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Old 10-07-2011, 06:14 PM
 
85,292 posts, read 82,827,155 times
Reputation: 61069
actually renters have the better tax deal. both a homeowner and a renter get the same standard deduction. a married couple who rents gets 11,600 as a deduction.

they renter may not have any money other than some state and local taxes coming out of their checks and get to pocket any difference from that 11,600 even if they didnt spend that much.

the homeowner is pulling 4 bucks out of his piggy bank over and above the price of the house for real estate taxes and mortgage interest to get back 1 buck.


the first 11,600 a homeowner writes off for real estate taxes and mortgage interest is consumed by the standard deduction giving the homeowner and the renter the exact same deduction for the first 11,600.00 dollars. . while the homeowner is pulling money out of the piggy bank and spending that 11,600.00 the renter may be getting money back from that standard deduction without even spending it in the first place giving the renter a net gain in the piggy bank.

Last edited by mathjak107; 10-07-2011 at 06:35 PM..
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Old 10-08-2011, 12:46 AM
 
Location: Atlantis
3,017 posts, read 3,483,865 times
Reputation: 8849
Being able to deduct mortgage interest does not really promote homeownership but rather promotes the ridiculous concept of buying a house and maintaining a large mortgage to be paid off over the course of 30 years. It promotes paying an incredible amount of interest on a large purchase to banks. If the interest was not deductible, people would still buy houses but houses that cost less than one with a huge mortgage. It gives the taxpayer a false sense of actually getting ahead because they incorrectly figure that since the mortgage is deductible that they are also getting something in addition to paying a mortgage over the course of 30 years, which banks/creditors love.

The homeowner really isn't getting anything back. It's silly. Give a bank X amount of dollars and you get a deduction based on that amount of money that you had to pay a banker. It's the ultimate shell game. There should not even be 30 year mortgages. If someone cannot afford a house and pay it off in 10-15 years, then FYI, they can't afford it to begin with and the only reason that it seemed possible that most Americans could "afford" homes for so long was the government induced low interest rates for home loans and the mortgage interest deduction. Those two things created a distortion of economic reality that unfortunately this country is now paying for in many ways.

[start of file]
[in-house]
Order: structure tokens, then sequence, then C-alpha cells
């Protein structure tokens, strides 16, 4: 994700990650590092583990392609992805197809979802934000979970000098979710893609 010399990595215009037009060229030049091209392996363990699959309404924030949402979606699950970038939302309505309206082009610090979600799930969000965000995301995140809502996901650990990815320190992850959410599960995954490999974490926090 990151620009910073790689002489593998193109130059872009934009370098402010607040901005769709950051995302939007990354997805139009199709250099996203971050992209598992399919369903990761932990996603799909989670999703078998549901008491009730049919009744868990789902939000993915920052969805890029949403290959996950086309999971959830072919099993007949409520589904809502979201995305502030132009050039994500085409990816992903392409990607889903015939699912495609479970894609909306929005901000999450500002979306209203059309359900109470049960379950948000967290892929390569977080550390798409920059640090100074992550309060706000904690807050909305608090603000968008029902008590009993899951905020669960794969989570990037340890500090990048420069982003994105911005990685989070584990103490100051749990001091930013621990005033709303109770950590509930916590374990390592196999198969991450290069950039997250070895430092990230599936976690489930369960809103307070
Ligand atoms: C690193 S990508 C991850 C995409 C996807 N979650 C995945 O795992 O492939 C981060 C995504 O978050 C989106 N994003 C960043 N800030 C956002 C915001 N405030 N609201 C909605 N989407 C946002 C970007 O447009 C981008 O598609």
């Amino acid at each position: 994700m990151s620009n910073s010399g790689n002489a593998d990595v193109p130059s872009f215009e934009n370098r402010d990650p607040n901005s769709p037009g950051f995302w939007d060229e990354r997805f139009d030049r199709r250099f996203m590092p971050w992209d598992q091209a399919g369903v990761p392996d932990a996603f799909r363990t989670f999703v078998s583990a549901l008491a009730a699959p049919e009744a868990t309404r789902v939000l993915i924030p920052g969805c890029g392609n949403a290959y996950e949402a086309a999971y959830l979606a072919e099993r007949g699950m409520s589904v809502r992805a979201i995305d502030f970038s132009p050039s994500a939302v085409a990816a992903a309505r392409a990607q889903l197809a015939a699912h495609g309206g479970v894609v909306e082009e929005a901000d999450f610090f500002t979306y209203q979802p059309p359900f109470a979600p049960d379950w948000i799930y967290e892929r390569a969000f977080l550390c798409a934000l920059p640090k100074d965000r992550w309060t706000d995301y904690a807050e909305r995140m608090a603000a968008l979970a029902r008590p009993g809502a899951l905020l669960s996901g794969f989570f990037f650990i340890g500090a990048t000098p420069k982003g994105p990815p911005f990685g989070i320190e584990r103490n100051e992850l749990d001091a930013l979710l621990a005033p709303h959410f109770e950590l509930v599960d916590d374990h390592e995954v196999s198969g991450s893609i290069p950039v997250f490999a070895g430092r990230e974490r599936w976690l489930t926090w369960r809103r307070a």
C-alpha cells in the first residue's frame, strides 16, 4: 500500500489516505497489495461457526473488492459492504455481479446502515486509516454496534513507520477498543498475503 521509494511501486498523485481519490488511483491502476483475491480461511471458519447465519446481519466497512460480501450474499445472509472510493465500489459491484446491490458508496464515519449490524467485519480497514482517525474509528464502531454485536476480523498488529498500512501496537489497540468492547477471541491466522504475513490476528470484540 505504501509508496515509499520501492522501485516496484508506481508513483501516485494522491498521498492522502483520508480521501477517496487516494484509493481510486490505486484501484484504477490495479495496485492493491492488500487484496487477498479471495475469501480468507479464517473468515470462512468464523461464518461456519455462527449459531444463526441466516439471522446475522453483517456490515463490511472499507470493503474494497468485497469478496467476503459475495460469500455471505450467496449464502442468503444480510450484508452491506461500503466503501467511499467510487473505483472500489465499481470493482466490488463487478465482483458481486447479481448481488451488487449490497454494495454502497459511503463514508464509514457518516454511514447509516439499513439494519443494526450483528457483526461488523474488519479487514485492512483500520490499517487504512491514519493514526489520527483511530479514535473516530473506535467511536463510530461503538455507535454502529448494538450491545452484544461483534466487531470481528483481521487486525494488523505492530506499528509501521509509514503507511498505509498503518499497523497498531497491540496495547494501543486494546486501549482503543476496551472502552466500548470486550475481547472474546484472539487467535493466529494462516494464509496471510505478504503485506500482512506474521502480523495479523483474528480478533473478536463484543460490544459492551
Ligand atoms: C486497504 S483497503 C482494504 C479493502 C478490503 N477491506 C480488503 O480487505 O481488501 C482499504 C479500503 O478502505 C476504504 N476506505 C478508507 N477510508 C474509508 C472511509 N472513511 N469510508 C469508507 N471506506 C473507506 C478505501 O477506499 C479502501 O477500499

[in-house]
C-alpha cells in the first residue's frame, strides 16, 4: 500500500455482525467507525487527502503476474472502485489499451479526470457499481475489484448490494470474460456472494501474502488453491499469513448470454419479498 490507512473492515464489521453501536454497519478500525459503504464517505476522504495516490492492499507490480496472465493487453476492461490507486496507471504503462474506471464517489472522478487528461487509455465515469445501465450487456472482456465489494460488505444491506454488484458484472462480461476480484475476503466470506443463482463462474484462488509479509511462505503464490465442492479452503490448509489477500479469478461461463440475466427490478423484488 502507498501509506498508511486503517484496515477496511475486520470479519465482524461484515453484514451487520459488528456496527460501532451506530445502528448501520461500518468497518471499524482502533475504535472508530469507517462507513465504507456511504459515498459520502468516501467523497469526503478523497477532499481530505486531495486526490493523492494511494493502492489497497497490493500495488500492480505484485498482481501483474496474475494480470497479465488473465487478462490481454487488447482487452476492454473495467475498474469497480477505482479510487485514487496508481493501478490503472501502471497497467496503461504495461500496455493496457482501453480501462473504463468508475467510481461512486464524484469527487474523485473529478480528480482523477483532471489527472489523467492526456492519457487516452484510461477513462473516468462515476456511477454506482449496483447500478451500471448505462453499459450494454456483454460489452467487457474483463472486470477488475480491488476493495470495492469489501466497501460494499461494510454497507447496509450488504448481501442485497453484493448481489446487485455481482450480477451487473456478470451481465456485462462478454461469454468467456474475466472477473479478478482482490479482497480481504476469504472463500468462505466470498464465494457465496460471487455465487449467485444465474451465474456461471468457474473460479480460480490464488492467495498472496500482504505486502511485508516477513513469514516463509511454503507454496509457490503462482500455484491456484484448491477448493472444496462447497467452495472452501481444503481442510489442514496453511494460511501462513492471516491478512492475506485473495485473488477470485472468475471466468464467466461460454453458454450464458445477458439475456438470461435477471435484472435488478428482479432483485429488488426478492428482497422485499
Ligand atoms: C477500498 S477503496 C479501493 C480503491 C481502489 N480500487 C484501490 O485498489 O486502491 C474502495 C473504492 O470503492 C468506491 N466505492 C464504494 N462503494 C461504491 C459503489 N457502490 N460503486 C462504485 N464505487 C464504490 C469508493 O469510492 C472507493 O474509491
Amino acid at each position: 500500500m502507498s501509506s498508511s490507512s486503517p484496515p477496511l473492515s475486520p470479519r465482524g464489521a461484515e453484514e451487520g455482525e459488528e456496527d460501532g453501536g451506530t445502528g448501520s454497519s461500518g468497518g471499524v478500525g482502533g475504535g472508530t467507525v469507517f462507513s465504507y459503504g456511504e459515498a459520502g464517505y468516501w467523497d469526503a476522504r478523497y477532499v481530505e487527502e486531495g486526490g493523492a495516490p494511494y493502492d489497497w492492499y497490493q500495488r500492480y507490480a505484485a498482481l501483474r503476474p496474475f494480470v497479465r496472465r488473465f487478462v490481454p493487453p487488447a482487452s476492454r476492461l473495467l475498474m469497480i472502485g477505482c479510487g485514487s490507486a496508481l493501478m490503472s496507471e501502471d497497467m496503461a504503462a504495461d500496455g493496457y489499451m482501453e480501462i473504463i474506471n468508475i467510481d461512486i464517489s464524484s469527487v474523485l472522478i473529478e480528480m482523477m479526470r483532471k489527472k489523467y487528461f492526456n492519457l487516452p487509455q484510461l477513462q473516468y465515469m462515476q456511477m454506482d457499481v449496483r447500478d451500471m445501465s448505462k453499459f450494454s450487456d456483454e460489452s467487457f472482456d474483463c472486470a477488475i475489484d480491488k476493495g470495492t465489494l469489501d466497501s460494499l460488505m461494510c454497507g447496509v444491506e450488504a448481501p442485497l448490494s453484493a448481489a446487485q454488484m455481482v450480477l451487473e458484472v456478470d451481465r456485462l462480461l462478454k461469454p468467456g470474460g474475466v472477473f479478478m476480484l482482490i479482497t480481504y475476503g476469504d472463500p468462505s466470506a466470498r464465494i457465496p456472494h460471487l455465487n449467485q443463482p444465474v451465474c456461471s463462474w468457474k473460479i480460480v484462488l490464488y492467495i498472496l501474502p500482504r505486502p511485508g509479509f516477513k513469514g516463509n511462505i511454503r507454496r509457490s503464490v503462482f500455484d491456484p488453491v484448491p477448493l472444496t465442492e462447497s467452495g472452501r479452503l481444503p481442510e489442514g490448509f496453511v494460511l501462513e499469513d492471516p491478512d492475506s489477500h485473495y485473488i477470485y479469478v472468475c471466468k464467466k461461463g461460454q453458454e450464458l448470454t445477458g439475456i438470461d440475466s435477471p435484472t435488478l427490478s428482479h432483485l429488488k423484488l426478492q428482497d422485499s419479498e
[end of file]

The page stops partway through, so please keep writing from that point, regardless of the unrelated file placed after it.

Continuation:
The whole mortage interest deduction also created some credit inequality for a period of at least 3 decades in this country where if a homeowner took money out of their house without selling it when they refinanced, they essentially paid it back and could deduct the interest. Someone that did not own a house if they borrowed the same amount of money from a bank would have to pay it back with interest and it was not deductible. The cost of borrowing money was then less expensive for someone that "owned" a house. Also, the fact that if a US homeowner was in a house for a period of two years and the gains from a sale were less than $500k and they sold it, the money was not taxable but if someone earned the same amount of money they had to pay taxes on it, caused a huge influx of capital into the economy that was not taxable, if of course you were a homeowner and sold your primary residence. That formula could not last forever, especially combined with the fact that real wage rates did not rise during the same period of time. The middle class really thought they were living the dream but it was all a facade and doomed to collapse. A nation can ignore basic economic realities for a while, but not forever. The shell game has been exposed and we are dealing with it right now.
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Old 10-08-2011, 01:07 AM
 
33,031 posts, read 23,962,027 times
Reputation: 8993
Quote:
Originally Posted by CaptainNJ View Post
if it bothers you so much then buy a house




I'd LOVE to buy a house but government doesn't allow properties small enough that I can afford to buy.